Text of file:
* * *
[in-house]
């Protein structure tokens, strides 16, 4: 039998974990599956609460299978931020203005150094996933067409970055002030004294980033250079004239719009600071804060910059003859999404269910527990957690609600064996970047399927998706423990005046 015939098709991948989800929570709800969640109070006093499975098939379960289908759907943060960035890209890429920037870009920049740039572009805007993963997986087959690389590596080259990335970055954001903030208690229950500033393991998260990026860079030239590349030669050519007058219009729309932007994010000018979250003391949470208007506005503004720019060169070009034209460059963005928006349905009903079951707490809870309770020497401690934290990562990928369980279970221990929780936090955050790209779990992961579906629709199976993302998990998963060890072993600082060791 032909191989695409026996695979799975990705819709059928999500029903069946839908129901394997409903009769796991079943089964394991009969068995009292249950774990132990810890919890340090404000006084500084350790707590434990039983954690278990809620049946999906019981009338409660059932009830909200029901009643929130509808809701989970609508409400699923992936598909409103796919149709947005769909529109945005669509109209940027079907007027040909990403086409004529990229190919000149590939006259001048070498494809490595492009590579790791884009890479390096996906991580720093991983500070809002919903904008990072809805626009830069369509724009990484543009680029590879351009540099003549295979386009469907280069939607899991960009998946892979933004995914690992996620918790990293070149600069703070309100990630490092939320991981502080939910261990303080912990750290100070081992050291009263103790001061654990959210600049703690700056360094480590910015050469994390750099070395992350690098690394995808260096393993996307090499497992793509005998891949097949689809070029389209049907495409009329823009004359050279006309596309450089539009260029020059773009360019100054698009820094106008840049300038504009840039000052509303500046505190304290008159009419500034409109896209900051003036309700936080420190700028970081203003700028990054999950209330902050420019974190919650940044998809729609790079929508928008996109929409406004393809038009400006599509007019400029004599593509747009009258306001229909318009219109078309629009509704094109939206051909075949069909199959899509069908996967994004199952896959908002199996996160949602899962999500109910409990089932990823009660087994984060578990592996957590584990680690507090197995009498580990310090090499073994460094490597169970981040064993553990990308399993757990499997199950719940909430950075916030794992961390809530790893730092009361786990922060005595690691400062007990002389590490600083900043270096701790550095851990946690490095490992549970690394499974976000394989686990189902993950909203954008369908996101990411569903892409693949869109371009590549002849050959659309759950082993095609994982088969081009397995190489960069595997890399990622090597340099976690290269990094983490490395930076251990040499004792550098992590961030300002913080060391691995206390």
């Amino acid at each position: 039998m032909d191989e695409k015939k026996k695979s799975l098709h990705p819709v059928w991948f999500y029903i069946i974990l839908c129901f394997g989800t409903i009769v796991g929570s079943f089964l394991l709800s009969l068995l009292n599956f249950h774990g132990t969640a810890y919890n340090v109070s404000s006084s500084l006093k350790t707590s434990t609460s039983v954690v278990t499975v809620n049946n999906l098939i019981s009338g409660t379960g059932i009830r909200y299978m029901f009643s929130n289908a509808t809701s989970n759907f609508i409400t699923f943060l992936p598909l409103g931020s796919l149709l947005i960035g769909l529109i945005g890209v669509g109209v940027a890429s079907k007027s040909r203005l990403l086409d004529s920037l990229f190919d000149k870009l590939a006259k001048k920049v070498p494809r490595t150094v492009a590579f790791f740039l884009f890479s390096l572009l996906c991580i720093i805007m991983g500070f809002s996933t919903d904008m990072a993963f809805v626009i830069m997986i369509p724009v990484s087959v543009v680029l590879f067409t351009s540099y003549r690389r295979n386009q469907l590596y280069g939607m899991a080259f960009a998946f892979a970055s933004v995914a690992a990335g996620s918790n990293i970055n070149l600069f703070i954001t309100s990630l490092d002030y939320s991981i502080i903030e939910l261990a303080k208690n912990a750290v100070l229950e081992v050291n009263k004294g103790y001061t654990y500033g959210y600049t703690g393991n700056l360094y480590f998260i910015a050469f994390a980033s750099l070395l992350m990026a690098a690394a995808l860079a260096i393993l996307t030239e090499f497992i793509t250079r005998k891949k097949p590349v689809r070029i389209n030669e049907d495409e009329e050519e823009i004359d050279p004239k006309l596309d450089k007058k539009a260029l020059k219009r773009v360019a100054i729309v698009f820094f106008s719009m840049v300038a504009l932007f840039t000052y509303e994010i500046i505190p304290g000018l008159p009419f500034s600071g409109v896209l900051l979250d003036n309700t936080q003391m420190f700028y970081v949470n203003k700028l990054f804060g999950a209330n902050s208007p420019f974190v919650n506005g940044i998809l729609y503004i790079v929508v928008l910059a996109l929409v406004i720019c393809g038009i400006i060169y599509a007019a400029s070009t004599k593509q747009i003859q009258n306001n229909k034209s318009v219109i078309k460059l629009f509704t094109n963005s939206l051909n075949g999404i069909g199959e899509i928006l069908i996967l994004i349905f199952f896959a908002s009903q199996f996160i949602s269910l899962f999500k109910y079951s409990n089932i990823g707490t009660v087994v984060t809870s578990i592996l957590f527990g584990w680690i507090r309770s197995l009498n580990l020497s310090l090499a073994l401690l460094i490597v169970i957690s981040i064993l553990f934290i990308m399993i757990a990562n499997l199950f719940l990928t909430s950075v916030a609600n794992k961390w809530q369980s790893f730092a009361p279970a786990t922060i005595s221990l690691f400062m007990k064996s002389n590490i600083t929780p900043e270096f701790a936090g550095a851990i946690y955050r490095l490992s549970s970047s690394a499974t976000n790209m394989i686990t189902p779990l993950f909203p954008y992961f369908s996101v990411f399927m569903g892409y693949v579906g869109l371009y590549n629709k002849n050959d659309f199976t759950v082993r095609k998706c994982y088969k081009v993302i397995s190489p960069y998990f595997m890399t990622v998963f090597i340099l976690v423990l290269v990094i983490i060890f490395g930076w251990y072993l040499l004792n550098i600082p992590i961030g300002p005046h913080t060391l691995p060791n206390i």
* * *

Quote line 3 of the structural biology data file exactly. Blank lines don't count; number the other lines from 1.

């Amino acid at each position: 039998m032909d191989e695409k015939k026996k695979s799975l098709h990705p819709v059928w991948f999500y029903i069946i974990l839908c129901f394997g989800t409903i009769v796991g929570s079943f089964l394991l709800s009969l068995l009292n599956f249950h774990g132990t969640a810890y919890n340090v109070s404000s006084s500084l006093k350790t707590s434990t609460s039983v954690v278990t499975v809620n049946n999906l098939i019981s009338g409660t379960g059932i009830r909200y299978m029901f009643s929130n289908a509808t809701s989970n759907f609508i409400t699923f943060l992936p598909l409103g931020s796919l149709l947005i960035g769909l529109i945005g890209v669509g109209v940027a890429s079907k007027s040909r203005l990403l086409d004529s920037l990229f190919d000149k870009l590939a006259k001048k920049v070498p494809r490595t150094v492009a590579f790791f740039l884009f890479s390096l572009l996906c991580i720093i805007m991983g500070f809002s996933t919903d904008m990072a993963f809805v626009i830069m997986i369509p724009v990484s087959v543009v680029l590879f067409t351009s540099y003549r690389r295979n386009q469907l590596y280069g939607m899991a080259f960009a998946f892979a970055s933004v995914a690992a990335g996620s918790n990293i970055n070149l600069f703070i954001t309100s990630l490092d002030y939320s991981i502080i903030e939910l261990a303080k208690n912990a750290v100070l229950e081992v050291n009263k004294g103790y001061t654990y500033g959210y600049t703690g393991n700056l360094y480590f998260i910015a050469f994390a980033s750099l070395l992350m990026a690098a690394a995808l860079a260096i393993l996307t030239e090499f497992i793509t250079r005998k891949k097949p590349v689809r070029i389209n030669e049907d495409e009329e050519e823009i004359d050279p004239k006309l596309d450089k007058k539009a260029l020059k219009r773009v360019a100054i729309v698009f820094f106008s719009m840049v300038a504009l932007f840039t000052y509303e994010i500046i505190p304290g000018l008159p009419f500034s600071g409109v896209l900051l979250d003036n309700t936080q003391m420190f700028y970081v949470n203003k700028l990054f804060g999950a209330n902050s208007p420019f974190v919650n506005g940044i998809l729609y503004i790079v929508v928008l910059a996109l929409v406004i720019c393809g038009i400006i060169y599509a007019a400029s070009t004599k593509q747009i003859q009258n306001n229909k034209s318009v219109i078309k460059l629009f509704t094109n963005s939206l051909n075949g999404i069909g199959e899509i928006l069908i996967l994004i349905f199952f896959a908002s009903q199996f996160i949602s269910l899962f999500k109910y079951s409990n089932i990823g707490t009660v087994v984060t809870s578990i592996l957590f527990g584990w680690i507090r309770s197995l009498n580990l020497s310090l090499a073994l401690l460094i490597v169970i957690s981040i064993l553990f934290i990308m399993i757990a990562n499997l199950f719940l990928t909430s950075v916030a609600n794992k961390w809530q369980s790893f730092a009361p279970a786990t922060i005595s221990l690691f400062m007990k064996s002389n590490i600083t929780p900043e270096f701790a936090g550095a851990i946690y955050r490095l490992s549970s970047s690394a499974t976000n790209m394989i686990t189902p779990l993950f909203p954008y992961f369908s996101v990411f399927m569903g892409y693949v579906g869109l371009y590549n629709k002849n050959d659309f199976t759950v082993r095609k998706c994982y088969k081009v993302i397995s190489p960069y998990f595997m890399t990622v998963f090597i340099l976690v423990l290269v990094i983490i060890f490395g930076w251990y072993l040499l004792n550098i600082p992590i961030g300002p005046h913080t060391l691995p060791n206390i």